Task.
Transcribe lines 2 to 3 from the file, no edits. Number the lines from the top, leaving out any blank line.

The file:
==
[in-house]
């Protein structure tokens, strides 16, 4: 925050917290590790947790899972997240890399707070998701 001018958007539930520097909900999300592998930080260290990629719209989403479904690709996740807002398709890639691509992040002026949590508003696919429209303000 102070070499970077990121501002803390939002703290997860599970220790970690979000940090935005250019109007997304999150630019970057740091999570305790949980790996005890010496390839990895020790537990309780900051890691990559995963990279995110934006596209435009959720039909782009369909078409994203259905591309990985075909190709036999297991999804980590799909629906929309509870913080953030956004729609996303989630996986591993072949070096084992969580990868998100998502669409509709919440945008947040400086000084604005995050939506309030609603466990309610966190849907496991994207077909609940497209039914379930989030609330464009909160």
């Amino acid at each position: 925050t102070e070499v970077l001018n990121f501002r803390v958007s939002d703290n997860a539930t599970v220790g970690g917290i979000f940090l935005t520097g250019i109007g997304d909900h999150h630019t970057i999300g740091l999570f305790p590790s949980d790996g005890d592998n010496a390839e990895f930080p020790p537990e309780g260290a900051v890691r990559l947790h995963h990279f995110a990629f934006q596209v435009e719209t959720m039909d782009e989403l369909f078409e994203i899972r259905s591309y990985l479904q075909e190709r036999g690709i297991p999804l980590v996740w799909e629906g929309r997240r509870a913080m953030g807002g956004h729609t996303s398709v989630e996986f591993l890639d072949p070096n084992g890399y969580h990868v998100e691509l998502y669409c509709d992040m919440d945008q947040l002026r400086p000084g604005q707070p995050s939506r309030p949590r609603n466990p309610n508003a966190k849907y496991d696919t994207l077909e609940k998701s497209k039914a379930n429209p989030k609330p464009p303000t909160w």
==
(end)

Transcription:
């Protein structure tokens, strides 16, 4: 925050917290590790947790899972997240890399707070998701 001018958007539930520097909900999300592998930080260290990629719209989403479904690709996740807002398709890639691509992040002026949590508003696919429209303000 102070070499970077990121501002803390939002703290997860599970220790970690979000940090935005250019109007997304999150630019970057740091999570305790949980790996005890010496390839990895020790537990309780900051890691990559995963990279995110934006596209435009959720039909782009369909078409994203259905591309990985075909190709036999297991999804980590799909629906929309509870913080953030956004729609996303989630996986591993072949070096084992969580990868998100998502669409509709919440945008947040400086000084604005995050939506309030609603466990309610966190849907496991994207077909609940497209039914379930989030609330464009909160």
């Amino acid at each position: 925050t102070e070499v970077l001018n990121f501002r803390v958007s939002d703290n997860a539930t599970v220790g970690g917290i979000f940090l935005t520097g250019i109007g997304d909900h999150h630019t970057i999300g740091l999570f305790p590790s949980d790996g005890d592998n010496a390839e990895f930080p020790p537990e309780g260290a900051v890691r990559l947790h995963h990279f995110a990629f934006q596209v435009e719209t959720m039909d782009e989403l369909f078409e994203i899972r259905s591309y990985l479904q075909e190709r036999g690709i297991p999804l980590v996740w799909e629906g929309r997240r509870a913080m953030g807002g956004h729609t996303s398709v989630e996986f591993l890639d072949p070096n084992g890399y969580h990868v998100e691509l998502y669409c509709d992040m919440d945008q947040l002026r400086p000084g604005q707070p995050s939506r309030p949590r609603n466990p309610n508003a966190k849907y496991d696919t994207l077909e609940k998701s497209k039914a379930n429209p989030k609330p464009p303000t909160w």